"To move from a biblical text to its salvific meaning for the present time various hermeneutic procedures are employed". To what extent you consider scientific hermeneutics to be important.

Essay by tomaussieUniversity, Bachelor'sA-, March 2006

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Often you hear people say: "Just read the Bible and do what it says!" The problem with this attitude is that different people, even though they read the same Bible, come to very different conclusions about what it actually says or the teenager who says "the Bible is just written by people from a long, long time ago and doesn't have any meaning for me at all now". In my Parish of Kiama in Australia, some people also tend to think of the Bible as "God's little instruction book for life." While there is some truth in this as the Bible certainly does contain much teaching on how to live, it is far more than just an instruction manual. It is the written record of God revealing in history who He is, what He is like, who we are, what we are like, and what He expects of us.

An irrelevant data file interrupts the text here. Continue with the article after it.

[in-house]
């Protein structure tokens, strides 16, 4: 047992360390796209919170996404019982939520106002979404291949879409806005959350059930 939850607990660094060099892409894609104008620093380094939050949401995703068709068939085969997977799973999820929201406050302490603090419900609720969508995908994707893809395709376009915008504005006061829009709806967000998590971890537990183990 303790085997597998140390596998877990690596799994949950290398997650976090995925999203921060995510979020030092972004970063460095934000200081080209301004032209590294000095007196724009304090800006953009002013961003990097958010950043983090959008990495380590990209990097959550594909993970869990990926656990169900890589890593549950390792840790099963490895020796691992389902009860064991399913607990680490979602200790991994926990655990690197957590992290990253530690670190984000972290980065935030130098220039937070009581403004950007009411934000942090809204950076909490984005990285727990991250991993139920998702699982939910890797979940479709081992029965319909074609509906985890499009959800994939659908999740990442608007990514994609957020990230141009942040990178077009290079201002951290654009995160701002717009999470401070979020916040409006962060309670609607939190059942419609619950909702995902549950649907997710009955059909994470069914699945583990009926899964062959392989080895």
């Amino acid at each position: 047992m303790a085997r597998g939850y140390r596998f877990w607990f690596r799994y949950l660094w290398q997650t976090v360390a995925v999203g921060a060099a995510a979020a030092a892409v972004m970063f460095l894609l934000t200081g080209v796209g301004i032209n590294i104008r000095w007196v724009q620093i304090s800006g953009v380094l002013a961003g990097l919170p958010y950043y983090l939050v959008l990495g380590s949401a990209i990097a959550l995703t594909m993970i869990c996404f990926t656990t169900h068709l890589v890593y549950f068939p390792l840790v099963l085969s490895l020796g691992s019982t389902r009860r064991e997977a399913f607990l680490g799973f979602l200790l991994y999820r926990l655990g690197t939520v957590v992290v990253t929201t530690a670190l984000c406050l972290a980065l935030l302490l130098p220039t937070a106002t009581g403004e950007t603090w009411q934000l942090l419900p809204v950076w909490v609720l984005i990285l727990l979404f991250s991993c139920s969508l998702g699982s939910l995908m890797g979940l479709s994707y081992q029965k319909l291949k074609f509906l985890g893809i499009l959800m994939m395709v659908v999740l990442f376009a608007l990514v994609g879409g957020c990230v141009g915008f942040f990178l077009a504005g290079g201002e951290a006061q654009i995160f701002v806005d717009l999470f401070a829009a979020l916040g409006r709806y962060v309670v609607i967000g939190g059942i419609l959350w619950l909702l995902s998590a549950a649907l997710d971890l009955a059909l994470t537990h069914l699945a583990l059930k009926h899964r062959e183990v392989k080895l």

I was asked by a teenager at Easter last year whether the account of the Genesis story of creation that is read every year was actually true and if it wasn't did that mean a lot of other events in the Bible weren't true either? Another struggled with the different kinds of writing in the Bible and would get confused in approaching parables.

Another parishioner, was unsure why St Paul's writings were so different to the Gospels?

How do we deal with these common experiences and questions for people on their journey to God? Do we leave them to struggle and say just read it and it will make sense or do we engage with them assisting them to discover ways in which to interpret the Bible and find its most probable meaning and therefore "break open the Word" more fully for themselves.

The Church realizing this difficulty in interpreting the...